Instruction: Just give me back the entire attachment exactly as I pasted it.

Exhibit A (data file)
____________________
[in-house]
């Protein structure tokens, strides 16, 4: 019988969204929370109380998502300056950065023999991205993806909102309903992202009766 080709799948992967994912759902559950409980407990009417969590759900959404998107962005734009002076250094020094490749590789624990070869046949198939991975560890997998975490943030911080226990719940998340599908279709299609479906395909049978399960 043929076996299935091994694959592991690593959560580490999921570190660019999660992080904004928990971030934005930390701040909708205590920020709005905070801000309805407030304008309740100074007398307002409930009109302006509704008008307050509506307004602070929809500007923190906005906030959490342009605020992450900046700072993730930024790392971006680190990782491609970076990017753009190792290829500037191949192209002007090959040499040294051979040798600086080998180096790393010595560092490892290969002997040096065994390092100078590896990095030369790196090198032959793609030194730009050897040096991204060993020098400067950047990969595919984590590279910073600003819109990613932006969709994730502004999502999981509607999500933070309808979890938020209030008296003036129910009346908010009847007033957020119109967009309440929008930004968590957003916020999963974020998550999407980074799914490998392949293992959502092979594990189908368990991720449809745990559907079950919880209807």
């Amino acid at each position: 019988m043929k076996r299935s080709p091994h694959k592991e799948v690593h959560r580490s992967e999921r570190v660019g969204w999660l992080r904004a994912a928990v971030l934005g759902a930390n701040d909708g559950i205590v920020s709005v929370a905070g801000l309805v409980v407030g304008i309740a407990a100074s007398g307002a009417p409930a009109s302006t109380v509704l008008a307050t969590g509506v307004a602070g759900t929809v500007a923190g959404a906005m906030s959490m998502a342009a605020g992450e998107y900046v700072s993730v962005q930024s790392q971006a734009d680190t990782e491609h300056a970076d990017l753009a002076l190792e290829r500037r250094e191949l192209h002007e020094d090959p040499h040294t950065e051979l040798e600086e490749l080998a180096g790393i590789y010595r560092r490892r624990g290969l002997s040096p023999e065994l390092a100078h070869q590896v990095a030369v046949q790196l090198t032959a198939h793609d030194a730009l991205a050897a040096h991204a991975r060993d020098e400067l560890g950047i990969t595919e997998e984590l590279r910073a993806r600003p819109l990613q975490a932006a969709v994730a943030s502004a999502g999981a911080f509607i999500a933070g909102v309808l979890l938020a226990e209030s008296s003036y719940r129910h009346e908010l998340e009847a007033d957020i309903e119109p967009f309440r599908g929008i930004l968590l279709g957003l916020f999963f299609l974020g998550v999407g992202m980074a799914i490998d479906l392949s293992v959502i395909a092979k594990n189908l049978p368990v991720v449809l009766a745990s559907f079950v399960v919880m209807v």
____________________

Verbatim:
[in-house]
């Protein structure tokens, strides 16, 4: 019988969204929370109380998502300056950065023999991205993806909102309903992202009766 080709799948992967994912759902559950409980407990009417969590759900959404998107962005734009002076250094020094490749590789624990070869046949198939991975560890997998975490943030911080226990719940998340599908279709299609479906395909049978399960 043929076996299935091994694959592991690593959560580490999921570190660019999660992080904004928990971030934005930390701040909708205590920020709005905070801000309805407030304008309740100074007398307002409930009109302006509704008008307050509506307004602070929809500007923190906005906030959490342009605020992450900046700072993730930024790392971006680190990782491609970076990017753009190792290829500037191949192209002007090959040499040294051979040798600086080998180096790393010595560092490892290969002997040096065994390092100078590896990095030369790196090198032959793609030194730009050897040096991204060993020098400067950047990969595919984590590279910073600003819109990613932006969709994730502004999502999981509607999500933070309808979890938020209030008296003036129910009346908010009847007033957020119109967009309440929008930004968590957003916020999963974020998550999407980074799914490998392949293992959502092979594990189908368990991720449809745990559907079950919880209807």
């Amino acid at each position: 019988m043929k076996r299935s080709p091994h694959k592991e799948v690593h959560r580490s992967e999921r570190v660019g969204w999660l992080r904004a994912a928990v971030l934005g759902a930390n701040d909708g559950i205590v920020s709005v929370a905070g801000l309805v409980v407030g304008i309740a407990a100074s007398g307002a009417p409930a009109s302006t109380v509704l008008a307050t969590g509506v307004a602070g759900t929809v500007a923190g959404a906005m906030s959490m998502a342009a605020g992450e998107y900046v700072s993730v962005q930024s790392q971006a734009d680190t990782e491609h300056a970076d990017l753009a002076l190792e290829r500037r250094e191949l192209h002007e020094d090959p040499h040294t950065e051979l040798e600086e490749l080998a180096g790393i590789y010595r560092r490892r624990g290969l002997s040096p023999e065994l390092a100078h070869q590896v990095a030369v046949q790196l090198t032959a198939h793609d030194a730009l991205a050897a040096h991204a991975r060993d020098e400067l560890g950047i990969t595919e997998e984590l590279r910073a993806r600003p819109l990613q975490a932006a969709v994730a943030s502004a999502g999981a911080f509607i999500a933070g909102v309808l979890l938020a226990e209030s008296s003036y719940r129910h009346e908010l998340e009847a007033d957020i309903e119109p967009f309440r599908g929008i930004l968590l279709g957003l916020f999963f299609l974020g998550v999407g992202m980074a799914i490998d479906l392949s293992v959502i395909a092979k594990n189908l049978p368990v991720v449809l009766a745990s559907f079950v399960v919880m209807v």